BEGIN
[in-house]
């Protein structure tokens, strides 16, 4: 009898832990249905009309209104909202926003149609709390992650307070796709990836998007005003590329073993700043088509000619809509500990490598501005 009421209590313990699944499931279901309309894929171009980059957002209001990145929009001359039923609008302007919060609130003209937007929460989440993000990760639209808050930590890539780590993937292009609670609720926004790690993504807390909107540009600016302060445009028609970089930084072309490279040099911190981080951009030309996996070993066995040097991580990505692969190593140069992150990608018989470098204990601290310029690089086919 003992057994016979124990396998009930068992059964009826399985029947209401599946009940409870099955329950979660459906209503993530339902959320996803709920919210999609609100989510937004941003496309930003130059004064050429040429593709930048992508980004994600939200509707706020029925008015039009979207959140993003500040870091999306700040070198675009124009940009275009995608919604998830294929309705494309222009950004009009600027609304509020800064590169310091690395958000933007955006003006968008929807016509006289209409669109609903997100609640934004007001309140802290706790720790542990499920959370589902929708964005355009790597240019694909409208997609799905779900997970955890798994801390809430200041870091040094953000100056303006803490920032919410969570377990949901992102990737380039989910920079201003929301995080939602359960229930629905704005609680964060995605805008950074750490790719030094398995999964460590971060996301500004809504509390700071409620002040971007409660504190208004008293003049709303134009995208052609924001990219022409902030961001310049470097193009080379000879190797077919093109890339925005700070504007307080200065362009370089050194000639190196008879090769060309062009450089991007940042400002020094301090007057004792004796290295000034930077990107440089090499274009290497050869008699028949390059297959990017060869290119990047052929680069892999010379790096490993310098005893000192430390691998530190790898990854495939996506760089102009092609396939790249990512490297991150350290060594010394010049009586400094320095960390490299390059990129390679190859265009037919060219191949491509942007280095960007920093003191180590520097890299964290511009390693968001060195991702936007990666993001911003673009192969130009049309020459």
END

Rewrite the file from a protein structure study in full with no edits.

[in-house]
């Protein structure tokens, strides 16, 4: 009898832990249905009309209104909202926003149609709390992650307070796709990836998007005003590329073993700043088509000619809509500990490598501005 009421209590313990699944499931279901309309894929171009980059957002209001990145929009001359039923609008302007919060609130003209937007929460989440993000990760639209808050930590890539780590993937292009609670609720926004790690993504807390909107540009600016302060445009028609970089930084072309490279040099911190981080951009030309996996070993066995040097991580990505692969190593140069992150990608018989470098204990601290310029690089086919 003992057994016979124990396998009930068992059964009826399985029947209401599946009940409870099955329950979660459906209503993530339902959320996803709920919210999609609100989510937004941003496309930003130059004064050429040429593709930048992508980004994600939200509707706020029925008015039009979207959140993003500040870091999306700040070198675009124009940009275009995608919604998830294929309705494309222009950004009009600027609304509020800064590169310091690395958000933007955006003006968008929807016509006289209409669109609903997100609640934004007001309140802290706790720790542990499920959370589902929708964005355009790597240019694909409208997609799905779900997970955890798994801390809430200041870091040094953000100056303006803490920032919410969570377990949901992102990737380039989910920079201003929301995080939602359960229930629905704005609680964060995605805008950074750490790719030094398995999964460590971060996301500004809504509390700071409620002040971007409660504190208004008293003049709303134009995208052609924001990219022409902030961001310049470097193009080379000879190797077919093109890339925005700070504007307080200065362009370089050194000639190196008879090769060309062009450089991007940042400002020094301090007057004792004796290295000034930077990107440089090499274009290497050869008699028949390059297959990017060869290119990047052929680069892999010379790096490993310098005893000192430390691998530190790898990854495939996506760089102009092609396939790249990512490297991150350290060594010394010049009586400094320095960390490299390059990129390679190859265009037919060219191949491509942007280095960007920093003191180590520097890299964290511009390693968001060195991702936007990666993001911003673009192969130009049309020459």